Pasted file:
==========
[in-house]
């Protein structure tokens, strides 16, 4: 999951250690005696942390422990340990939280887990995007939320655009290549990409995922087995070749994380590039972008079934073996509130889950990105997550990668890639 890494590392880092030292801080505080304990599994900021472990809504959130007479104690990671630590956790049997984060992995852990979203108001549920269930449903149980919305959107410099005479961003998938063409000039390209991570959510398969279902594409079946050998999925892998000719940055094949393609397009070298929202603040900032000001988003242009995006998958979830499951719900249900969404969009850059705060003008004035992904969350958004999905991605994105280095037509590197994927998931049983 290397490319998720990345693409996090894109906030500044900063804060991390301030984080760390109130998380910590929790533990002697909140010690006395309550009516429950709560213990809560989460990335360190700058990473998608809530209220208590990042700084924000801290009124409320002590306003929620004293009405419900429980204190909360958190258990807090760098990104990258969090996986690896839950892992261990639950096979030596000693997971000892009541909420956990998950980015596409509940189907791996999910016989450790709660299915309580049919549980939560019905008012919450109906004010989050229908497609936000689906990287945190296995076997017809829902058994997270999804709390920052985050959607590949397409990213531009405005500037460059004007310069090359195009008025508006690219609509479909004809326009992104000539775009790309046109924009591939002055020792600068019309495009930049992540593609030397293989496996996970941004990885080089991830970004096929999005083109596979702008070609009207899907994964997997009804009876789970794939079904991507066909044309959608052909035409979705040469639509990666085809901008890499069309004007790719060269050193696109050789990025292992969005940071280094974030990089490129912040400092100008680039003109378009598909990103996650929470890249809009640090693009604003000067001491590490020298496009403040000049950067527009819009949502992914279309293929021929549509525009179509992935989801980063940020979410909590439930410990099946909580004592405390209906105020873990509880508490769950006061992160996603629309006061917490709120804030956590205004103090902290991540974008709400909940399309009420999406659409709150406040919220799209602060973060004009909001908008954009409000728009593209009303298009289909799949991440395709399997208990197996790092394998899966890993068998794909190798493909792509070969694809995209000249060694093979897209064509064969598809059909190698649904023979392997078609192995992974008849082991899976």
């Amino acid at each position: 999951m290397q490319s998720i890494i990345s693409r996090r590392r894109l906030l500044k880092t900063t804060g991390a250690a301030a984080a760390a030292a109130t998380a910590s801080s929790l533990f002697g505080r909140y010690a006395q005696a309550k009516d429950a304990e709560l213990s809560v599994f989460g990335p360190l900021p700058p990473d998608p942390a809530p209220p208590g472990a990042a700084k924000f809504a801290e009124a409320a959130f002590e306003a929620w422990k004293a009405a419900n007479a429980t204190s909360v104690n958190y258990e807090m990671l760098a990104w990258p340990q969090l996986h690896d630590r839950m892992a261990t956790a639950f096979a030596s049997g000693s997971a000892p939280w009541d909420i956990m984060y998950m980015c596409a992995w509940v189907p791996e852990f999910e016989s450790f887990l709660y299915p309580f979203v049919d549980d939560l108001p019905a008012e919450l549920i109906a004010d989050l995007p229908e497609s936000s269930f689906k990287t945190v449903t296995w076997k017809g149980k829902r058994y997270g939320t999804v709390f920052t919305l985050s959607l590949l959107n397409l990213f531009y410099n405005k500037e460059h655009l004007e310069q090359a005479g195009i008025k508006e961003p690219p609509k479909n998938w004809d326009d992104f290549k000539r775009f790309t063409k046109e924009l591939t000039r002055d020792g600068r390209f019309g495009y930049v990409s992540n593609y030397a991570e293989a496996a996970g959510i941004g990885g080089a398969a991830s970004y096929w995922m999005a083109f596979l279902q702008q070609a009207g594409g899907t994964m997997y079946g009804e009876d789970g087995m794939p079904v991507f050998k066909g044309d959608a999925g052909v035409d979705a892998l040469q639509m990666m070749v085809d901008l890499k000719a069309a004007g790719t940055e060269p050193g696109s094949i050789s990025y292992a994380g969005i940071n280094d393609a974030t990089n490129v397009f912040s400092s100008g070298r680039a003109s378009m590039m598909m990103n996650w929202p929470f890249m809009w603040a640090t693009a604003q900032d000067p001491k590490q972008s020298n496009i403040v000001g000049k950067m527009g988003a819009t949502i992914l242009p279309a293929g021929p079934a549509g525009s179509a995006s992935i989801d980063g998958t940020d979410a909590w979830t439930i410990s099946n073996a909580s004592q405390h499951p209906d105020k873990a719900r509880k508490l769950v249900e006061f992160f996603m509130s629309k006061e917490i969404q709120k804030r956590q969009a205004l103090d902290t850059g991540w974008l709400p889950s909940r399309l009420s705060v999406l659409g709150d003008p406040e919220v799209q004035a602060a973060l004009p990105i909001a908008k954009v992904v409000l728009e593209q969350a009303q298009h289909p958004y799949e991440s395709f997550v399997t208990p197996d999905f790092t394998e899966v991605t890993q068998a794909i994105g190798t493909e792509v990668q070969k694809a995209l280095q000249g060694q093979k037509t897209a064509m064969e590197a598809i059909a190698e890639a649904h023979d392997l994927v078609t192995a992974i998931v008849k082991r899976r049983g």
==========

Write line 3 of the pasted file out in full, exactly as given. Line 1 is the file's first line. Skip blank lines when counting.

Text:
């Amino acid at each position: 999951m290397q490319s998720i890494i990345s693409r996090r590392r894109l906030l500044k880092t900063t804060g991390a250690a301030a984080a760390a030292a109130t998380a910590s801080s929790l533990f002697g505080r909140y010690a006395q005696a309550k009516d429950a304990e709560l213990s809560v599994f989460g990335p360190l900021p700058p990473d998608p942390a809530p209220p208590g472990a990042a700084k924000f809504a801290e009124a409320a959130f002590e306003a929620w422990k004293a009405a419900n007479a429980t204190s909360v104690n958190y258990e807090m990671l760098a990104w990258p340990q969090l996986h690896d630590r839950m892992a261990t956790a639950f096979a030596s049997g000693s997971a000892p939280w009541d909420i956990m984060y998950m980015c596409a992995w509940v189907p791996e852990f999910e016989s450790f887990l709660y299915p309580f979203v049919d549980d939560l108001p019905a008012e919450l549920i109906a004010d989050l995007p229908e497609s936000s269930f689906k990287t945190v449903t296995w076997k017809g149980k829902r058994y997270g939320t999804v709390f920052t919305l985050s959607l590949l959107n397409l990213f531009y410099n405005k500037e460059h655009l004007e310069q090359a005479g195009i008025k508006e961003p690219p609509k479909n998938w004809d326009d992104f290549k000539r775009f790309t063409k046109e924009l591939t000039r002055d020792g600068r390209f019309g495009y930049v990409s992540n593609y030397a991570e293989a496996a996970g959510i941004g990885g080089a398969a991830s970004y096929w995922m999005a083109f596979l279902q702008q070609a009207g594409g899907t994964m997997y079946g009804e009876d789970g087995m794939p079904v991507f050998k066909g044309d959608a999925g052909v035409d979705a892998l040469q639509m990666m070749v085809d901008l890499k000719a069309a004007g790719t940055e060269p050193g696109s094949i050789s990025y292992a994380g969005i940071n280094d393609a974030t990089n490129v397009f912040s400092s100008g070298r680039a003109s378009m590039m598909m990103n996650w929202p929470f890249m809009w603040a640090t693009a604003q900032d000067p001491k590490q972008s020298n496009i403040v000001g000049k950067m527009g988003a819009t949502i992914l242009p279309a293929g021929p079934a549509g525009s179509a995006s992935i989801d980063g998958t940020d979410a909590w979830t439930i410990s099946n073996a909580s004592q405390h499951p209906d105020k873990a719900r509880k508490l769950v249900e006061f992160f996603m509130s629309k006061e917490i969404q709120k804030r956590q969009a205004l103090d902290t850059g991540w974008l709400p889950s909940r399309l009420s705060v999406l659409g709150d003008p406040e919220v799209q004035a602060a973060l004009p990105i909001a908008k954009v992904v409000l728009e593209q969350a009303q298009h289909p958004y799949e991440s395709f997550v399997t208990p197996d999905f790092t394998e899966v991605t890993q068998a794909i994105g190798t493909e792509v990668q070969k694809a995209l280095q000249g060694q093979k037509t897209a064509m064969e590197a598809i059909a190698e890639a649904h023979d392997l994927v078609t192995a992974i998931v008849k082991r899976r049983g």